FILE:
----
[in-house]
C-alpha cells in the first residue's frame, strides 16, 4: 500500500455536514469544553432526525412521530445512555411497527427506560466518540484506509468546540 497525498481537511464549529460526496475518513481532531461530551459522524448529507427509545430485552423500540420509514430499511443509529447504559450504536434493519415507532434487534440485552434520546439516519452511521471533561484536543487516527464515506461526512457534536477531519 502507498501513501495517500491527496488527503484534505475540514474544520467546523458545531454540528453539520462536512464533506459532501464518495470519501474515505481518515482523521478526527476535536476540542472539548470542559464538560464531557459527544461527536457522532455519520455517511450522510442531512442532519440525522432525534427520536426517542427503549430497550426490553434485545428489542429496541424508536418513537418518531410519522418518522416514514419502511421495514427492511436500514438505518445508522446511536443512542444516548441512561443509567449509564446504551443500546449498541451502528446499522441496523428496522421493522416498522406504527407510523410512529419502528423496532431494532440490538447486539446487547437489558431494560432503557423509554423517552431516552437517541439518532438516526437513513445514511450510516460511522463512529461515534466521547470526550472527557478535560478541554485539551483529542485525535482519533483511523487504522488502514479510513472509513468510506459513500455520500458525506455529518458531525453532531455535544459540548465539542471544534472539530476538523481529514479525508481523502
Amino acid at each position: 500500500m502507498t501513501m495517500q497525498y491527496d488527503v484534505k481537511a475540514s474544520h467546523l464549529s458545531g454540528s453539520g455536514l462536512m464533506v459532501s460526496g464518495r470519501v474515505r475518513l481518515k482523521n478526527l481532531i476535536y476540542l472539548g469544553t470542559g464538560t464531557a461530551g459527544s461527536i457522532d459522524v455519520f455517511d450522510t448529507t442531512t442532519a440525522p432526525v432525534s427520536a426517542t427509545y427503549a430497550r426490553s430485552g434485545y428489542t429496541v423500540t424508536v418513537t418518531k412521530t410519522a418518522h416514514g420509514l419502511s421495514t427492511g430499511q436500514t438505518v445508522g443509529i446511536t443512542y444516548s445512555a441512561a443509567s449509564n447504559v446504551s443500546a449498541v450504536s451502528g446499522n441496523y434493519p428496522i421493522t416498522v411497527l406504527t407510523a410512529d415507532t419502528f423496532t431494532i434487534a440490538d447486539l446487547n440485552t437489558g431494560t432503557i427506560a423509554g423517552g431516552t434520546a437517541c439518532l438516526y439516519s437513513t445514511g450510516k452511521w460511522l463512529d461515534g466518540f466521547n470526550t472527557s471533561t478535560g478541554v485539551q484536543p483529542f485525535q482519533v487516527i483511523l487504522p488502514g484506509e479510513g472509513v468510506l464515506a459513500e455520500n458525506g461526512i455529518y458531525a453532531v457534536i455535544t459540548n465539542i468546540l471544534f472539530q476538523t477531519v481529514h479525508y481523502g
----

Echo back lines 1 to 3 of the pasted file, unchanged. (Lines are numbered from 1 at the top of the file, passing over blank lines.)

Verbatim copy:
[in-house]
C-alpha cells in the first residue's frame, strides 16, 4: 500500500455536514469544553432526525412521530445512555411497527427506560466518540484506509468546540 497525498481537511464549529460526496475518513481532531461530551459522524448529507427509545430485552423500540420509514430499511443509529447504559450504536434493519415507532434487534440485552434520546439516519452511521471533561484536543487516527464515506461526512457534536477531519 502507498501513501495517500491527496488527503484534505475540514474544520467546523458545531454540528453539520462536512464533506459532501464518495470519501474515505481518515482523521478526527476535536476540542472539548470542559464538560464531557459527544461527536457522532455519520455517511450522510442531512442532519440525522432525534427520536426517542427503549430497550426490553434485545428489542429496541424508536418513537418518531410519522418518522416514514419502511421495514427492511436500514438505518445508522446511536443512542444516548441512561443509567449509564446504551443500546449498541451502528446499522441496523428496522421493522416498522406504527407510523410512529419502528423496532431494532440490538447486539446487547437489558431494560432503557423509554423517552431516552437517541439518532438516526437513513445514511450510516460511522463512529461515534466521547470526550472527557478535560478541554485539551483529542485525535482519533483511523487504522488502514479510513472509513468510506459513500455520500458525506455529518458531525453532531455535544459540548465539542471544534472539530476538523481529514479525508481523502
Amino acid at each position: 500500500m502507498t501513501m495517500q497525498y491527496d488527503v484534505k481537511a475540514s474544520h467546523l464549529s458545531g454540528s453539520g455536514l462536512m464533506v459532501s460526496g464518495r470519501v474515505r475518513l481518515k482523521n478526527l481532531i476535536y476540542l472539548g469544553t470542559g464538560t464531557a461530551g459527544s461527536i457522532d459522524v455519520f455517511d450522510t448529507t442531512t442532519a440525522p432526525v432525534s427520536a426517542t427509545y427503549a430497550r426490553s430485552g434485545y428489542t429496541v423500540t424508536v418513537t418518531k412521530t410519522a418518522h416514514g420509514l419502511s421495514t427492511g430499511q436500514t438505518v445508522g443509529i446511536t443512542y444516548s445512555a441512561a443509567s449509564n447504559v446504551s443500546a449498541v450504536s451502528g446499522n441496523y434493519p428496522i421493522t416498522v411497527l406504527t407510523a410512529d415507532t419502528f423496532t431494532i434487534a440490538d447486539l446487547n440485552t437489558g431494560t432503557i427506560a423509554g423517552g431516552t434520546a437517541c439518532l438516526y439516519s437513513t445514511g450510516k452511521w460511522l463512529d461515534g466518540f466521547n470526550t472527557s471533561t478535560g478541554v485539551q484536543p483529542f485525535q482519533v487516527i483511523l487504522p488502514g484506509e479510513g472509513v468510506l464515506a459513500e455520500n458525506g461526512i455529518y458531525a453532531v457534536i455535544t459540548n465539542i468546540l471544534f472539530q476538523t477531519v481529514h479525508y481523502g